The L.A. Times has another chapter
in the continuing saga of health insurance rescissions in California. This time it is Blue Shield of California that is under the magnifying glass.
Steven and Cindy Hailey were left with medical bills of over $450,000 when Steven was badly injured in a car accident in 2001. Then Blue Shield took a closer look at Cindy's representations about Steven's health on their application for health insurance submitted a few months before the accident. It found that Cindy failed to accurately list on the application that Steven's weight was 285, not 240 as she stated. Together with omitting any reference to his headaches and hypertension, Blue Shield argued the misstatements gave it the right to rescind the policy and that's what it did.
The crux of the case is whether Blue Shield has any obligation to demonstrate that an applicant's erroneous representations are more than innocent misstatements before it can rescind. The insurer's position is that any misstatement, whether intentionally made or not, gives Blue Shield, and other California health insurers, the right to revoke coverage at a later date.
The trial court ruled in favor of Blue Shield and ordered the Hailey's to repay over $100,000 that Blue Shield paid out before it rescinded. The case is now pending on appeal and the appellate court has invited consumer groups, industry representatives and government regulators to provide amicus curiae briefs to assist the court in knowing the subtleties and ramifications of its ruling.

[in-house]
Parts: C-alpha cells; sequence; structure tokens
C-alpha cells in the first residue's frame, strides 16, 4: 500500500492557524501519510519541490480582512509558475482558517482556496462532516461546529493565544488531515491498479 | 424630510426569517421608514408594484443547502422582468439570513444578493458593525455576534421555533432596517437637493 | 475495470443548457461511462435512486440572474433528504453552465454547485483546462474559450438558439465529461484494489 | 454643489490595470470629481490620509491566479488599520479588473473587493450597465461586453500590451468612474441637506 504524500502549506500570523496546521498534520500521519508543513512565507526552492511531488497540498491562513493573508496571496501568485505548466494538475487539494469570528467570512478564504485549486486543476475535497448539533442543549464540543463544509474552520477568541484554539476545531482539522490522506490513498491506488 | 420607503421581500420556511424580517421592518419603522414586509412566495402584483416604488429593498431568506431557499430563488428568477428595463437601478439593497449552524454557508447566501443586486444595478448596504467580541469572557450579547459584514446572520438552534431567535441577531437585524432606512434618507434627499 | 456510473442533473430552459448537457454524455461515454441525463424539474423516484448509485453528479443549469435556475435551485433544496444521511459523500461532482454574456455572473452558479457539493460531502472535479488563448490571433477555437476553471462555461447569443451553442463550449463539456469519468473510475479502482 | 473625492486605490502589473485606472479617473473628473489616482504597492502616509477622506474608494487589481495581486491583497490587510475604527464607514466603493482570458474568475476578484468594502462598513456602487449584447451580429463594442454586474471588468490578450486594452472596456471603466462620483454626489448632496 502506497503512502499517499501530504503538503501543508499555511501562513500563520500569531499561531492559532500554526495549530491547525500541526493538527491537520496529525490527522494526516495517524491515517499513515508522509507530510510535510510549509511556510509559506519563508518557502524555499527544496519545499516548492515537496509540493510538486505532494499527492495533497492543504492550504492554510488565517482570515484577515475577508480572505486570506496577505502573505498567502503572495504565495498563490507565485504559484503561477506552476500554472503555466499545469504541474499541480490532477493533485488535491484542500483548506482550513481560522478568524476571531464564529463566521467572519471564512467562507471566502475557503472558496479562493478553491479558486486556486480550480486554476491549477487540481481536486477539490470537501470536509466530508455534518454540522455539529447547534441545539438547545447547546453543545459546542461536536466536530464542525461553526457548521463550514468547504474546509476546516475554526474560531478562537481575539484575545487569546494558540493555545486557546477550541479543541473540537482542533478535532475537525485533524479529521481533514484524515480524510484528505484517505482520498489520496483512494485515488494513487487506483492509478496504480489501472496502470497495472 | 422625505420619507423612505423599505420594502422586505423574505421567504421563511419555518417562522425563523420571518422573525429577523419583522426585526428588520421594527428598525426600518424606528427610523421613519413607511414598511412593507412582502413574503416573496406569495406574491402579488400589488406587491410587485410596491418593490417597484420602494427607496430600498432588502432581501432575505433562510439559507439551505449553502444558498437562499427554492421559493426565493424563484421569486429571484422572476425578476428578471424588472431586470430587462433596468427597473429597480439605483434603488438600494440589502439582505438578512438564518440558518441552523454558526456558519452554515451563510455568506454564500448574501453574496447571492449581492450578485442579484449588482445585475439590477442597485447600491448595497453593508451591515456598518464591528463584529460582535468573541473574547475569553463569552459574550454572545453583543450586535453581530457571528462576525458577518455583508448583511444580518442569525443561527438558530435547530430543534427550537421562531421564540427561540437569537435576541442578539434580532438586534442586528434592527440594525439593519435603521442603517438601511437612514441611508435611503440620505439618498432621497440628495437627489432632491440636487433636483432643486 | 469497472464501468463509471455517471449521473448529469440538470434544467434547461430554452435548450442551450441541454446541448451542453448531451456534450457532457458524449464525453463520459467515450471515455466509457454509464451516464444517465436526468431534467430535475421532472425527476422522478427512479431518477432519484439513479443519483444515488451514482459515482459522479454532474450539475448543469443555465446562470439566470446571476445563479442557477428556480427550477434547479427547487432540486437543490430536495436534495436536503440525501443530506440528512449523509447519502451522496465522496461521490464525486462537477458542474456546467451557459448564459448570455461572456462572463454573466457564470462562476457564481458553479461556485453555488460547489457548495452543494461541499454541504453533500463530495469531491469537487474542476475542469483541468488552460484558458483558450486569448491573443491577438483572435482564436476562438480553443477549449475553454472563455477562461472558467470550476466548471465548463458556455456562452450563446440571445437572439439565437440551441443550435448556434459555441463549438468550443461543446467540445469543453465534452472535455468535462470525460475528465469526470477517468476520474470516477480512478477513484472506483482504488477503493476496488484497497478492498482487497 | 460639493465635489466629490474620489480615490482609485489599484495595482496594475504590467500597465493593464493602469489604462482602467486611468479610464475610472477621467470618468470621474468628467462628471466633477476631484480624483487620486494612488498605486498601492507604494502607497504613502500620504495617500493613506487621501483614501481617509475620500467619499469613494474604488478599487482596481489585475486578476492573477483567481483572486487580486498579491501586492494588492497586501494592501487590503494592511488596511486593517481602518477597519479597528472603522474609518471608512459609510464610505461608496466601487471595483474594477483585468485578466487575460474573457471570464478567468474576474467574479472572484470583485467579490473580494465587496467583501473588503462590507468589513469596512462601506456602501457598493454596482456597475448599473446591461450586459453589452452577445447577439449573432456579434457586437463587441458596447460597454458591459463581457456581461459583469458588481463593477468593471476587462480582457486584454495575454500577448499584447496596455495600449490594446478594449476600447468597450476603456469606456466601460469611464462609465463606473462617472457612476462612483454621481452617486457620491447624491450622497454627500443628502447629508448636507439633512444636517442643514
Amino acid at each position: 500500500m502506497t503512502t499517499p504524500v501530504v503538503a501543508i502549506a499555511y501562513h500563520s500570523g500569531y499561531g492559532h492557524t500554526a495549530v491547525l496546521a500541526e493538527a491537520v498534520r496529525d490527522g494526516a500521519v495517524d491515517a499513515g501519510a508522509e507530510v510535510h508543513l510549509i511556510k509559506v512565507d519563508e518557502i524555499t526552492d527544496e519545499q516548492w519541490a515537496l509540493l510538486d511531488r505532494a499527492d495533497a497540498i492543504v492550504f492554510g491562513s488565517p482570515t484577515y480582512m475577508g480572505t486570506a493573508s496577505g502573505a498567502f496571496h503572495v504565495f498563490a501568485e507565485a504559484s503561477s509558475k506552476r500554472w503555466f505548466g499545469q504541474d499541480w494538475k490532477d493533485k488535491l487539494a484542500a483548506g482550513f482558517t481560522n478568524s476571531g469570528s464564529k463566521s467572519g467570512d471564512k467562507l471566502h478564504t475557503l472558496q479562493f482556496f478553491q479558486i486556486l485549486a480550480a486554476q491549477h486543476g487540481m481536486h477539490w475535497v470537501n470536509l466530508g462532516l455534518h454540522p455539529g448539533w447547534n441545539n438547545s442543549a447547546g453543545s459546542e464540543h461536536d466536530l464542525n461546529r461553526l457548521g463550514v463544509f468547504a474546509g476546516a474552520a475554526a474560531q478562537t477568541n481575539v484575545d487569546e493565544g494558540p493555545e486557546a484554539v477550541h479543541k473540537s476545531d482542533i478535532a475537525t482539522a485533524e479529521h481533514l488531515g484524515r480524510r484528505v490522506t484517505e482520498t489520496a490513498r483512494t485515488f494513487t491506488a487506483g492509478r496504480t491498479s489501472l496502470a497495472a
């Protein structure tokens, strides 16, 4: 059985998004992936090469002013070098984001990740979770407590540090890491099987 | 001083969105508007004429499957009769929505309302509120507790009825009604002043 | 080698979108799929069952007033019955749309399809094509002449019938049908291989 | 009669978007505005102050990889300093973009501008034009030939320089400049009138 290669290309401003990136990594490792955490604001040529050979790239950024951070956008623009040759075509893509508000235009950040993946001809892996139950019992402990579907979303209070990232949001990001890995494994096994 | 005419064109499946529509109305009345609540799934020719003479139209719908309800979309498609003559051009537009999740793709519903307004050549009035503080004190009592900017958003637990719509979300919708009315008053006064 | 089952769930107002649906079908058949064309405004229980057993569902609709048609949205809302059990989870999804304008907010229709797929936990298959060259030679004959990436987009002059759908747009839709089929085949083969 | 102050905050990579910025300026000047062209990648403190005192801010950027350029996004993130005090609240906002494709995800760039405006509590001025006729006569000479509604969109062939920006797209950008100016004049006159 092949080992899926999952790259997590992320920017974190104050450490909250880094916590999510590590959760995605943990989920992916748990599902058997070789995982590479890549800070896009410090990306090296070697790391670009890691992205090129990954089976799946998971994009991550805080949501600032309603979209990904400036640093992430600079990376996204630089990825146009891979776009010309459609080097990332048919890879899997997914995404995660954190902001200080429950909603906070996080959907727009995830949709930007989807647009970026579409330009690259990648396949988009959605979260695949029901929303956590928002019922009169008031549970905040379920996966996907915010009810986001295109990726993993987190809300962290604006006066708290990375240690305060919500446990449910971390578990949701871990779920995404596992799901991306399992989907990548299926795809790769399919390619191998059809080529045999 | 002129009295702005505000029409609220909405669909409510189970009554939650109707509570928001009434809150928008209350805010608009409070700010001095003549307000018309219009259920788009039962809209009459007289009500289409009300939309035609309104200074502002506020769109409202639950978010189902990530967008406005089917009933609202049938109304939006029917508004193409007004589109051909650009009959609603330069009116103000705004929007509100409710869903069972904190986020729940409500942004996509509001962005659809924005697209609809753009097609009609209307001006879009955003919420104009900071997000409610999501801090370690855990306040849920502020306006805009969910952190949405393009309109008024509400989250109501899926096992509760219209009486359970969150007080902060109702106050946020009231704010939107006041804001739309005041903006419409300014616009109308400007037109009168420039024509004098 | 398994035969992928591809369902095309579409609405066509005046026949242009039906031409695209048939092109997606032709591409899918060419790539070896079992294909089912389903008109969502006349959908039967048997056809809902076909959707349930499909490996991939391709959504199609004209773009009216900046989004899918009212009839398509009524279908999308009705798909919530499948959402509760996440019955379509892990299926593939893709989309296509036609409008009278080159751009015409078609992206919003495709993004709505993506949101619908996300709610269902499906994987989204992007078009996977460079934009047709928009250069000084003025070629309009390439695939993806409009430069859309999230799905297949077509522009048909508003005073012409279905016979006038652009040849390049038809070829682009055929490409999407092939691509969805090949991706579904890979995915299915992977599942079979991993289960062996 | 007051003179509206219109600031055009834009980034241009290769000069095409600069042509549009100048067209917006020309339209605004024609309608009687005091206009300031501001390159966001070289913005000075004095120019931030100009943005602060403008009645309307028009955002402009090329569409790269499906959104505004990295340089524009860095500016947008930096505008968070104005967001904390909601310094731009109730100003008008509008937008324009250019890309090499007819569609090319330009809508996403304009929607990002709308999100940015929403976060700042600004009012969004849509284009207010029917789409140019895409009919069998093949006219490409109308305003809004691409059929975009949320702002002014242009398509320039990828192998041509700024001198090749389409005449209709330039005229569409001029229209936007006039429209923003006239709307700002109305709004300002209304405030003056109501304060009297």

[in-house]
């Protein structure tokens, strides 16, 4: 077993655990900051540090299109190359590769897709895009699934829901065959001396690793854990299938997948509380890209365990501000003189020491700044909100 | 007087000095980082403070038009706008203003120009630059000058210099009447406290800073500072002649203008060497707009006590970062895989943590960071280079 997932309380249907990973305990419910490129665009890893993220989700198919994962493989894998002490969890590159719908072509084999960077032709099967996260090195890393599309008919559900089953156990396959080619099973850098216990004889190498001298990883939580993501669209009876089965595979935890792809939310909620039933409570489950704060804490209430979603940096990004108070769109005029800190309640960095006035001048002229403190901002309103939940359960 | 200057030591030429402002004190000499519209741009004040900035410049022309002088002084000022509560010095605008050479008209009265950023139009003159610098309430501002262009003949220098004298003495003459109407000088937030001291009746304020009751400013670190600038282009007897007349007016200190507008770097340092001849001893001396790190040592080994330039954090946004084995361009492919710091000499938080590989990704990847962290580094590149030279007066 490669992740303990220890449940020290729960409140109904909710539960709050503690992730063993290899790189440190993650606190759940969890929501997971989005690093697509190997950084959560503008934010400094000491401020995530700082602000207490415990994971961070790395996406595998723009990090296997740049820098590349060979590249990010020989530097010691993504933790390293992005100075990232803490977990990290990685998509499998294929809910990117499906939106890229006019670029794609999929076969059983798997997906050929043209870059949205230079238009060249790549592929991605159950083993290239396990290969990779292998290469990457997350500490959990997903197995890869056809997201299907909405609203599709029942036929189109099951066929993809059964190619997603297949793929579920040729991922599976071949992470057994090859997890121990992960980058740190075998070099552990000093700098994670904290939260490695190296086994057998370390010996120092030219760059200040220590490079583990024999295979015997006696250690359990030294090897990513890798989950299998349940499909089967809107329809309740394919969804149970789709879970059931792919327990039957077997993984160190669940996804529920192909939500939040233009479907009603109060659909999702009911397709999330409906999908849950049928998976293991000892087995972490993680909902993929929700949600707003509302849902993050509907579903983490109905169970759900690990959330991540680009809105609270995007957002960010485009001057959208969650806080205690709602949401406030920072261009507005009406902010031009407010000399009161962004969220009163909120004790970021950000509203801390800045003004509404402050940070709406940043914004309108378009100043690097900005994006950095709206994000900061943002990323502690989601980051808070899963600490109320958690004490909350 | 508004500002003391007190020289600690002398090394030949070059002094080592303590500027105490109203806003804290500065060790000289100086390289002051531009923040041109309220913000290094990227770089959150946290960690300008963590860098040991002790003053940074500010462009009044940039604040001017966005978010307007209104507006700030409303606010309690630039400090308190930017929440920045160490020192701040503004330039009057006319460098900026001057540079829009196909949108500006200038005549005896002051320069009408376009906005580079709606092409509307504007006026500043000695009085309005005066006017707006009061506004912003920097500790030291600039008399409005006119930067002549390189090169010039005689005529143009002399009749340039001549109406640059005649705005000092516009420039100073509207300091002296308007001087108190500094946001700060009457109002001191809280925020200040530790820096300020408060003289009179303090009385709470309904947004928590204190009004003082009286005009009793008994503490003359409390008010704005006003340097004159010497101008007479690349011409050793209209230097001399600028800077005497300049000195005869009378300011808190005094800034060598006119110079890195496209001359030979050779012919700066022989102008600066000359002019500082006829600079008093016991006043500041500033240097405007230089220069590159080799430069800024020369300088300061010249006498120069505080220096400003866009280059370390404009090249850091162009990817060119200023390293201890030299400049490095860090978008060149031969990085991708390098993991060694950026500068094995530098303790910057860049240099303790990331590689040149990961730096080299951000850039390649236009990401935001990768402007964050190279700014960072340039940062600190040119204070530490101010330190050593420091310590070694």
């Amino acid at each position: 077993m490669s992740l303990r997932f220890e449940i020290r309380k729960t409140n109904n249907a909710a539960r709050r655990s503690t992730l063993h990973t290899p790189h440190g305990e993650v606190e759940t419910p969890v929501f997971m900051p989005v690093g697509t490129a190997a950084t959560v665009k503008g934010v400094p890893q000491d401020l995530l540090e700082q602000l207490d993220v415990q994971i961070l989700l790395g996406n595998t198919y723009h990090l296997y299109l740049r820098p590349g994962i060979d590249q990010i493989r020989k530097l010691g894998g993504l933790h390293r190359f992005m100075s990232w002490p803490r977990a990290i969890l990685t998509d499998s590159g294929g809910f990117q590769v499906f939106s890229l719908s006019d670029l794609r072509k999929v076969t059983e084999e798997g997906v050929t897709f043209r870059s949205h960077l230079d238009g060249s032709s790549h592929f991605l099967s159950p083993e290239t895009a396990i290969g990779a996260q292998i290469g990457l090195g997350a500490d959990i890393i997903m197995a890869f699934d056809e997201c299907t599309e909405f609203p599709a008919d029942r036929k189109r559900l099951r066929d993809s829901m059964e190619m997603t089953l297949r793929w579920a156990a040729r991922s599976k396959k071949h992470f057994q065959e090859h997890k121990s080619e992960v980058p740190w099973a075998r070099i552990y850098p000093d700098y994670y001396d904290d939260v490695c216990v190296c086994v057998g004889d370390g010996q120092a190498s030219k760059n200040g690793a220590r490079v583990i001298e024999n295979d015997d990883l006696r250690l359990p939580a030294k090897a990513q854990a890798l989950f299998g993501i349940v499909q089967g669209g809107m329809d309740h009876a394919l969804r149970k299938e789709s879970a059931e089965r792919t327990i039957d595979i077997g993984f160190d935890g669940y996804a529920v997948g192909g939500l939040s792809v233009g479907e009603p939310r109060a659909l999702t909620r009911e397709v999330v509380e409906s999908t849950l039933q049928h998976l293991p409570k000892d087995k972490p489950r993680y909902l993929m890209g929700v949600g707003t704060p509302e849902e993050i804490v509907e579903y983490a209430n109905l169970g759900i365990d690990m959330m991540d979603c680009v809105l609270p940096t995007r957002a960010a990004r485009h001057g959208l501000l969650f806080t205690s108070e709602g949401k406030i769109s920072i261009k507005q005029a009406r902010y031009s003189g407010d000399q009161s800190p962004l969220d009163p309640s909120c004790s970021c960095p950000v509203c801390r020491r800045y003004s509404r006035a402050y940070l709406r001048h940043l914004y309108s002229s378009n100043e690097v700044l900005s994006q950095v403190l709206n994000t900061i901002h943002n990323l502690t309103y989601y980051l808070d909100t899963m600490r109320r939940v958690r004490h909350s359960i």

In the meantime, the Hailey's have moved to Oklahoma to be closer to family that can help in dealing with Steven's injuries. He is completely disabled. Cindy struggles to make ends meet with her take home pay of $1,714. That's what's left after taxes and the $680 a month Blue Shield garnishes from her wages to repay the $100,000 they paid to the healthcare providers before the rescission.
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